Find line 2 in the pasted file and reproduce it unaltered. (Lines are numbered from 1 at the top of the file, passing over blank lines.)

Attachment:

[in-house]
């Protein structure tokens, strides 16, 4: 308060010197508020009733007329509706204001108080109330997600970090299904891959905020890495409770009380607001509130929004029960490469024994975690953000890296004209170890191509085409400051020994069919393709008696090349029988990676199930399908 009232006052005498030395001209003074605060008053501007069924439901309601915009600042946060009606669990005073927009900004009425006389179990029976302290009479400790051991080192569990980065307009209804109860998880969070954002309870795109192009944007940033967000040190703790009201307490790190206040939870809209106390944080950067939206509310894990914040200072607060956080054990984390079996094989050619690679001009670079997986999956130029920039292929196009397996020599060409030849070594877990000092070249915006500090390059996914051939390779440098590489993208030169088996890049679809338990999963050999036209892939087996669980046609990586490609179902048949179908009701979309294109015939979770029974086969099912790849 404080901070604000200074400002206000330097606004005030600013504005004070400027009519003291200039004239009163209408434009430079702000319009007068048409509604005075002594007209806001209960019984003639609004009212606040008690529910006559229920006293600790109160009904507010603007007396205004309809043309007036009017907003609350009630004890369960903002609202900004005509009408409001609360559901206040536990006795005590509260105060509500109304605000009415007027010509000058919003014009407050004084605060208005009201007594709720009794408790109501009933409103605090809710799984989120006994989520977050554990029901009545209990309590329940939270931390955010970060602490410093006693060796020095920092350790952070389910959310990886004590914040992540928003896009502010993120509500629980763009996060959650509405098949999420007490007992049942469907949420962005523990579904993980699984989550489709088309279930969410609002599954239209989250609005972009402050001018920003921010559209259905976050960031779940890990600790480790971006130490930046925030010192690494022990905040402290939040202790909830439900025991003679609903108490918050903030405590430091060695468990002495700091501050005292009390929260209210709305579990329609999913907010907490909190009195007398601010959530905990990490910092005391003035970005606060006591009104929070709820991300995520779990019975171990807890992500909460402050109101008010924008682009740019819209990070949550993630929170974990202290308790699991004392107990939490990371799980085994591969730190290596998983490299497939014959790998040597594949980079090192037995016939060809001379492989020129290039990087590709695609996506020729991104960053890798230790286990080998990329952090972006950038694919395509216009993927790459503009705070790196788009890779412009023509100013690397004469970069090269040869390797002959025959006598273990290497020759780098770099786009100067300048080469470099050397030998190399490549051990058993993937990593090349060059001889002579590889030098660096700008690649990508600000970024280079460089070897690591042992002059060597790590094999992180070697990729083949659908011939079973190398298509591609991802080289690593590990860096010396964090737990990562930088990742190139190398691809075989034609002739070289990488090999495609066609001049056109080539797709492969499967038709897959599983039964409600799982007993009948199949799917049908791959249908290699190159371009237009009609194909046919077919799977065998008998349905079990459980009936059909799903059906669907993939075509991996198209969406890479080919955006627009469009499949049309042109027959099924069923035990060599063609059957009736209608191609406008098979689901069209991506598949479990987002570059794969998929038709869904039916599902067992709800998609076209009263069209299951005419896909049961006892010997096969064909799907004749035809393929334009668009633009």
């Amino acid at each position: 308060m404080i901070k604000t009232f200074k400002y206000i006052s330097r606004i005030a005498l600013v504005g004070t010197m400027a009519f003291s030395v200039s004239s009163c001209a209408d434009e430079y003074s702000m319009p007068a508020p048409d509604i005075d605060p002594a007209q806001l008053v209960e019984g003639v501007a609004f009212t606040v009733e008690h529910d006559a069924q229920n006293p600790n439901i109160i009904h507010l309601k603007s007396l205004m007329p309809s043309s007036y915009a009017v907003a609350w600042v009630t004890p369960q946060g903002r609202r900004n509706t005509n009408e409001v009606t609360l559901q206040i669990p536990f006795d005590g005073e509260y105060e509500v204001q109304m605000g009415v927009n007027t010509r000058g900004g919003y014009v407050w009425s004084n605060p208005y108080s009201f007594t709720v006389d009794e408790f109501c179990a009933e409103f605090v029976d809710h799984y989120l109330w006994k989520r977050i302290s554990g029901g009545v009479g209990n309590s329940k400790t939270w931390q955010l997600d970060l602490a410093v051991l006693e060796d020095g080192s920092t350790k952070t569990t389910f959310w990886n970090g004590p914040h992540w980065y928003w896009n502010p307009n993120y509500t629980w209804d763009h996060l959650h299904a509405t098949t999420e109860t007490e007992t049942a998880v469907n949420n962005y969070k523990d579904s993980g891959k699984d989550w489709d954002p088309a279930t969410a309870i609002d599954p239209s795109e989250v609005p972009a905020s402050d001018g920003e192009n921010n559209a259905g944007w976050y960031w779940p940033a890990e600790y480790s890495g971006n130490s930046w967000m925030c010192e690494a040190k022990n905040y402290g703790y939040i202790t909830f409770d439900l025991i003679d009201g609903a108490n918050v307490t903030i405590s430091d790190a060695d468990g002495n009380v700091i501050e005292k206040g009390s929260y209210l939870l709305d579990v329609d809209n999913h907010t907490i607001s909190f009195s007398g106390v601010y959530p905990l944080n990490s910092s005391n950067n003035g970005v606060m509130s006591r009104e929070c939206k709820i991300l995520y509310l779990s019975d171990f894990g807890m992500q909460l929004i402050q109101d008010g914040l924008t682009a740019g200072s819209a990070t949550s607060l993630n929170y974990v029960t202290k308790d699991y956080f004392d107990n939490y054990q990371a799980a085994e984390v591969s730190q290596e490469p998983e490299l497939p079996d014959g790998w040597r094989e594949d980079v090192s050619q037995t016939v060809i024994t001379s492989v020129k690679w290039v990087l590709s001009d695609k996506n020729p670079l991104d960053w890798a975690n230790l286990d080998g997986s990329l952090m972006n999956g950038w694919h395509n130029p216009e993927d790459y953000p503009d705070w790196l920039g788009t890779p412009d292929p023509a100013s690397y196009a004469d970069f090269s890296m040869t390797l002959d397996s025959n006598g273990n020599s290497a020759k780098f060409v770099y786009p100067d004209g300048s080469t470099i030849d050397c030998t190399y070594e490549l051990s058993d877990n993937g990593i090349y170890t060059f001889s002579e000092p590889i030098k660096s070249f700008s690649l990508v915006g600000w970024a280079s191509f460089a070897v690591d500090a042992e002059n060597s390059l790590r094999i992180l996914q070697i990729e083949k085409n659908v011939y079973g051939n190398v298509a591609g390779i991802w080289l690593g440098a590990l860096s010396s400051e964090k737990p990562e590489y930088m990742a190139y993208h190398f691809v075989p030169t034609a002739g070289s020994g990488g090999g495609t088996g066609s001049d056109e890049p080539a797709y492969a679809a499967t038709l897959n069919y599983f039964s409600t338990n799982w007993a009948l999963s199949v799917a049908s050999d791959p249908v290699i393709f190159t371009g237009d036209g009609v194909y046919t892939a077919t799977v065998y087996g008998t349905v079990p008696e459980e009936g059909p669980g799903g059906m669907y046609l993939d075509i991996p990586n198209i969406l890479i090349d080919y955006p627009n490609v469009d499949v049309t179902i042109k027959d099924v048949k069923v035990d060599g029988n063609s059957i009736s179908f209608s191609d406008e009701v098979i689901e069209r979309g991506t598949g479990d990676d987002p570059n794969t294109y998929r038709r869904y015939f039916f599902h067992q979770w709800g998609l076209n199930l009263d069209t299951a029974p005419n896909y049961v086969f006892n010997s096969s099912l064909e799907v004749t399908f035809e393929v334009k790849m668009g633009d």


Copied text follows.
């Protein structure tokens, strides 16, 4: 308060010197508020009733007329509706204001108080109330997600970090299904891959905020890495409770009380607001509130929004029960490469024994975690953000890296004209170890191509085409400051020994069919393709008696090349029988990676199930399908 009232006052005498030395001209003074605060008053501007069924439901309601915009600042946060009606669990005073927009900004009425006389179990029976302290009479400790051991080192569990980065307009209804109860998880969070954002309870795109192009944007940033967000040190703790009201307490790190206040939870809209106390944080950067939206509310894990914040200072607060956080054990984390079996094989050619690679001009670079997986999956130029920039292929196009397996020599060409030849070594877990000092070249915006500090390059996914051939390779440098590489993208030169088996890049679809338990999963050999036209892939087996669980046609990586490609179902048949179908009701979309294109015939979770029974086969099912790849 404080901070604000200074400002206000330097606004005030600013504005004070400027009519003291200039004239009163209408434009430079702000319009007068048409509604005075002594007209806001209960019984003639609004009212606040008690529910006559229920006293600790109160009904507010603007007396205004309809043309007036009017907003609350009630004890369960903002609202900004005509009408409001609360559901206040536990006795005590509260105060509500109304605000009415007027010509000058919003014009407050004084605060208005009201007594709720009794408790109501009933409103605090809710799984989120006994989520977050554990029901009545209990309590329940939270931390955010970060602490410093006693060796020095920092350790952070389910959310990886004590914040992540928003896009502010993120509500629980763009996060959650509405098949999420007490007992049942469907949420962005523990579904993980699984989550489709088309279930969410609002599954239209989250609005972009402050001018920003921010559209259905976050960031779940890990600790480790971006130490930046925030010192690494022990905040402290939040202790909830439900025991003679609903108490918050903030405590430091060695468990002495700091501050005292009390929260209210709305579990329609999913907010907490909190009195007398601010959530905990990490910092005391003035970005606060006591009104929070709820991300995520779990019975171990807890992500909460402050109101008010924008682009740019819209990070949550993630929170974990202290308790699991004392107990939490990371799980085994591969730190290596998983490299497939014959790998040597594949980079090192037995016939060809001379492989020129290039990087590709695609996506020729991104960053890798230790286990080998990329952090972006950038694919395509216009993927790459503009705070790196788009890779412009023509100013690397004469970069090269040869390797002959025959006598273990290497020759780098770099786009100067300048080469470099050397030998190399490549051990058993993937990593090349060059001889002579590889030098660096700008690649990508600000970024280079460089070897690591042992002059060597790590094999992180070697990729083949659908011939079973190398298509591609991802080289690593590990860096010396964090737990990562930088990742190139190398691809075989034609002739070289990488090999495609066609001049056109080539797709492969499967038709897959599983039964409600799982007993009948199949799917049908791959249908290699190159371009237009009609194909046919077919799977065998008998349905079990459980009936059909799903059906669907993939075509991996198209969406890479080919955006627009469009499949049309042109027959099924069923035990060599063609059957009736209608191609406008098979689901069209991506598949479990987002570059794969998929038709869904039916599902067992709800998609076209009263069209299951005419896909049961006892010997096969064909799907004749035809393929334009668009633009």